“But the others said.
Let us see
Will come to save him.’”
οἱ δὲ λοιποὶ εἶπαν Ἄφες ἴδωμεν εἰ ἔρχεται Ἡλείας σώσων αὐτόν.
This is almost word for word in Mark, chapter 15:36. There was nothing about Elijah in Luke, chapter 23, and in John, chapter 19. Matthew said that some of the other bystanders (οἱ δὲ λοιποὶ εἶπαν) wanted to wait and see whether Elijah would come to save Jesus (Ἄφες ἴδωμεν εἰ ἔρχεται Ἡλείας σώσων αὐτόν). Other ancient manuscripts have the additional symbolic phrase that can be found in John, 19:34 that happened after Jesus had died. This verse read “Another soldier took a spear and pierced his side. Then out came water and blood (ἄλλος δὲ λαβὼν λόγχην ἔνυξεν αὐτοῦ τὴν πλευράν, καὶ ἐξῆλθεν ὕδωρ καὶ αἷμα).”
One of the bystanders ran.
He got a sponge.
He filled it
With sour wine.
He put it on a stick.
He gave it to him
καὶ εὐθέως δραμὼν εἷς ἐξ αὐτῶν καὶ λαβὼν σπόγγον πλήσας τε ὄξους καὶ περιθεὶς καλάμῳ ἐπότιζεν αὐτόν.
This is almost word for word in Mark, chapter 15:36. In Luke, chapter 23:36, there was an indication of a soldier who gave some sour wine to Jesus. In John, chapter 19:28-29, Jesus said that he was thirsty before they gave him this sour wine that was standing nearby. Matthew said that soon one of the bystanders ran to get a sponge (καὶ εὐθέως δραμὼν εἷς ἐξ αὐτῶν καὶ λαβὼν σπόγγον). He filled it with sour wine or vinegar (πλήσας τε ὄξους). Then he put it on a stick or reed (καὶ περιθεὶς καλάμῳ) to give Jesus something to drink (ἐπότιζεν αὐτόν). This sour wine or vinegar might have been a reference to Psalm 69:21, where the psalmist complained that they gave him vinegar to drink. This common Roman soldier drink of sour wine or vinegar mixed with water might also have been an anesthetic to ease the pain. Thus, this action might have been an act of compassion for Jesus hanging on the cross.
When Pilate saw
That he could do nothing,
But rather that
He took some water.
He washed his hands
Before the crowd.
‘I am innocent
Of this man’s blood.
See to it yourselves!’”
ἰδὼν δὲ ὁ Πειλᾶτος ὅτι οὐδὲν ὠφελεῖ ἀλλὰ μᾶλλον θόρυβος γίνεται, λαβὼν ὕδωρ ἀπενίψατο τὰς χεῖρας κατέναντι τοῦ ὄχλου λέγων Ἀθῷός εἰμι ἀπὸ τοῦ αἵματος τούτου· ὑμεῖς ὄψεσθε.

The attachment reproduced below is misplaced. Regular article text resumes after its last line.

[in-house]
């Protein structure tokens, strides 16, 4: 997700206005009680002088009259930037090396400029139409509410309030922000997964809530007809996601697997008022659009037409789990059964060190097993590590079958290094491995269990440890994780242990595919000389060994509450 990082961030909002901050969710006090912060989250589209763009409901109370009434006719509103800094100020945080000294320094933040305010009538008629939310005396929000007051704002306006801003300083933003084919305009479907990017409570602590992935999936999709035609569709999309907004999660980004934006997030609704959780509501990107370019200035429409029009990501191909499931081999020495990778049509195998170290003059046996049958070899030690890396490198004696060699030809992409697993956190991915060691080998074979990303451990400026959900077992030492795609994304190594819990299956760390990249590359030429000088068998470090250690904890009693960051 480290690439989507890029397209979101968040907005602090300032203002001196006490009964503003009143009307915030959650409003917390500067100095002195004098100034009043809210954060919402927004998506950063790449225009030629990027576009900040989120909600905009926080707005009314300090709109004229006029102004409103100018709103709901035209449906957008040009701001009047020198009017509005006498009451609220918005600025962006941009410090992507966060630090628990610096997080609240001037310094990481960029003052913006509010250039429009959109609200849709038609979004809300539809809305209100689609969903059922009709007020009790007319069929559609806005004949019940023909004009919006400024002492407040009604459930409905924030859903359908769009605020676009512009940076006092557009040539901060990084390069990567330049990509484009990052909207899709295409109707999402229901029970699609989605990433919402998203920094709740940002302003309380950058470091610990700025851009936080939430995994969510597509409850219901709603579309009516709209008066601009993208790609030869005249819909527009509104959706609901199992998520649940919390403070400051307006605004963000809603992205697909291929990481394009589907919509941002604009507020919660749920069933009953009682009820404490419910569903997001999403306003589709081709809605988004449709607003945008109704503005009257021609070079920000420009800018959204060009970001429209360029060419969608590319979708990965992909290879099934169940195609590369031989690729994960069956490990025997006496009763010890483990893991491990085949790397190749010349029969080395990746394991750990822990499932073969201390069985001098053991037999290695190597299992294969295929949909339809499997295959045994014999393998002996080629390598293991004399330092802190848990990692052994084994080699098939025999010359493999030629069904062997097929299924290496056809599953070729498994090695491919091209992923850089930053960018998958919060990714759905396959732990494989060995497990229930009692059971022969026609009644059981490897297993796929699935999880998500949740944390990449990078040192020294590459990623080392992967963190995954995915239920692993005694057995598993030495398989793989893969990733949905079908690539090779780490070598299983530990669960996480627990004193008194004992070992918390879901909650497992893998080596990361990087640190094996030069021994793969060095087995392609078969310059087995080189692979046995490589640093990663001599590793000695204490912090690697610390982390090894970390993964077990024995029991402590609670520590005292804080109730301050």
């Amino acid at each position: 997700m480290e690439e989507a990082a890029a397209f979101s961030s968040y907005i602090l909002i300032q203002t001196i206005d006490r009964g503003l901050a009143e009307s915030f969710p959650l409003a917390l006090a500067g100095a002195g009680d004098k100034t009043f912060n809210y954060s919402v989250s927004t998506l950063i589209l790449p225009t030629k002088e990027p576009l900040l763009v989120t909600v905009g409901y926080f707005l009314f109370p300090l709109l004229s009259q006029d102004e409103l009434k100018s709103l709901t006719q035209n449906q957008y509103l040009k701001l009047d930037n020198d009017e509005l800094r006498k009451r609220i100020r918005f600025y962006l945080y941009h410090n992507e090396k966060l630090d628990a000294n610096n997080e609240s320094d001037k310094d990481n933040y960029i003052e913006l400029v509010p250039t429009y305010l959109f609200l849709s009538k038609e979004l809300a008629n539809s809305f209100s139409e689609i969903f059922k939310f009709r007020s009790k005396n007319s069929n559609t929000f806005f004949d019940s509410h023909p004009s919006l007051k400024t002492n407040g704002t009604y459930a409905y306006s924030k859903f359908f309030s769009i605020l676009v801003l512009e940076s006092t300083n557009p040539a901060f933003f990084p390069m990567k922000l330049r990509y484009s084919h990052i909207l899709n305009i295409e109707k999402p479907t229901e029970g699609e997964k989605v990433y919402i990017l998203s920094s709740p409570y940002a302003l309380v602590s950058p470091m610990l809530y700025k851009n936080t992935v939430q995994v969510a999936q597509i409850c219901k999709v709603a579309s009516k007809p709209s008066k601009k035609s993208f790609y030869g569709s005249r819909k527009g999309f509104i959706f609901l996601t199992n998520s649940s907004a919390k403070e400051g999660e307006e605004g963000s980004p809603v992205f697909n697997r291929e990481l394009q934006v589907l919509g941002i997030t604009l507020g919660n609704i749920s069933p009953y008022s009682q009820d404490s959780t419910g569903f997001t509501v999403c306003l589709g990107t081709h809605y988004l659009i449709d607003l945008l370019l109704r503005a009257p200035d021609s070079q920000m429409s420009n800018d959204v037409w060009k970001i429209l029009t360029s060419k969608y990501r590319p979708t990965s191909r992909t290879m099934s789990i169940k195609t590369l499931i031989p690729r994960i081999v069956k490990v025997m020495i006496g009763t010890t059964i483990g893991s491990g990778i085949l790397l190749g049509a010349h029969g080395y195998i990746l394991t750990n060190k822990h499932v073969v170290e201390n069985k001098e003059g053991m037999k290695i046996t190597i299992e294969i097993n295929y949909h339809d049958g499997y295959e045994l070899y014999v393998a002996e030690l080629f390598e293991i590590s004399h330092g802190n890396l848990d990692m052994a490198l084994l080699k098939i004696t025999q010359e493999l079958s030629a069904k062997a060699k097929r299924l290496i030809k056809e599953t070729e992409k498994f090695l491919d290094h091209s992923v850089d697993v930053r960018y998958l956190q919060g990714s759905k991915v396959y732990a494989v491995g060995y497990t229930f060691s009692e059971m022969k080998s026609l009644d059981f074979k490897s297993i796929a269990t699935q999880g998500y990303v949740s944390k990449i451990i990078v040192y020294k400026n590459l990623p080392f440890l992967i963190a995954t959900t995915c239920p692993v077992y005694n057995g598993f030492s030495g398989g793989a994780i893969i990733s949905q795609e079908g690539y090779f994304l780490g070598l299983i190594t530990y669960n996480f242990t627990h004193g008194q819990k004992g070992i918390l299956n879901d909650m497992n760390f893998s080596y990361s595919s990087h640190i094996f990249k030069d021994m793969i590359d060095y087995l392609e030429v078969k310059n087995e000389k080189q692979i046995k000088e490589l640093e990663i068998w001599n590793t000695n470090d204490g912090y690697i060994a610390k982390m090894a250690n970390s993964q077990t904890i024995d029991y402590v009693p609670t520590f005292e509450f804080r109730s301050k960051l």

Once again, only Matthew has the Roman governor Pilate proclaim his innocence about the death of Jesus. These comments of Pilate were not in any of the other gospel stories. Matthew said that Pilate saw that he could do nothing (ἰδὼν δὲ ὁ Πειλᾶτος ὅτι οὐδὲν ὠφελεῖ). He thought that this might be the beginning of a riot (ἀλλὰ μᾶλλον θόρυβος γίνεται). He took some water (λαβὼν ὕδωρ) and washed his hands (ἀπενίψατο τὰς χεῖρας) before the crowd (κατέναντι τοῦ ὄχλου). He proclaimed (λέγων) that he was innocent of this man’s blood (λέγων Ἀθῷός εἰμι ἀπὸ τοῦ αἵματος τούτου). He told them to see to it themselves (λέγων Ἀθῷός εἰμι ἀπὸ τοῦ αἵματος τούτου). In fact, only the Roman governor, himself, could impose the death penalty of crucifixion. This was another attempt by Matthew to show that the Romans were not responsible for the death of Jesus.
Those who hunger for righteousness,
Those who thirst for righteousness,
They shall be filled.”
μακάριοι οἱ πεινῶντες καὶ διψῶντες τὴν δικαιοσύνην, ὅτι αὐτοὶ χορτασθήσοντ
The happy, blessed, and fortunate ones (μακάριοι) were those who hungered and thirsted for righteousness (οἱ πεινῶντες καὶ διψῶντες τὴν δικαιοσύνην). They would not go away empty handed. They would be satisfied or filled (ὅτι αὐτοὶ χορτασθήσοντ). Isaiah, chapter 55:1-2 has an invitation to those without money to come to drink and eat. They could have water, wine, milk and bread. They would enjoy themselves at this banquet. Matthew may have been referencing Psalm 107:4-9, where Yahweh had helped a small group of lost Israelites who were hungry and thirsty, while wandering in the desert. He satisfied their thirst and filled their hunger with good food. In their distress, they called out to Yahweh, who heard them. He led them in a straight path to an inhabited town. Thus, they gave thanks to Yahweh. So too, those who hungered and thirsted for righteousness, the right way of doing things, would be satisfied or filled with this righteousness.
To the devil.
It is written.
You shall not tempt
ἔφη αὐτῷ ὁ Ἰησοῦς Πάλιν γέγραπται Οὐκ ἐκπειράσεις Κύριον τὸν Θεόν σο
Once again, this is like Luke, chapter 4:12, but was the 3rd third rather than the 2nd temptation as here. The wording is the same, indicating a common source, perhaps Q. Jesus’s response was short and sweet (ἔφη αὐτῷ ὁ Ἰησοῦς). He told the devil that he should not tempt the Lord his God (Οὐκ ἐκπειράσεις Κύριον τὸν Θεόν σο), as if the devil accepted God. This quotation (Πάλιν γέγραπται) was once again taken from Deuteronomy, chapter 6:16, where Yahweh was calling for no more rebellions like that at Massah, when they complained about the lack of water. They were not to test Yahweh anymore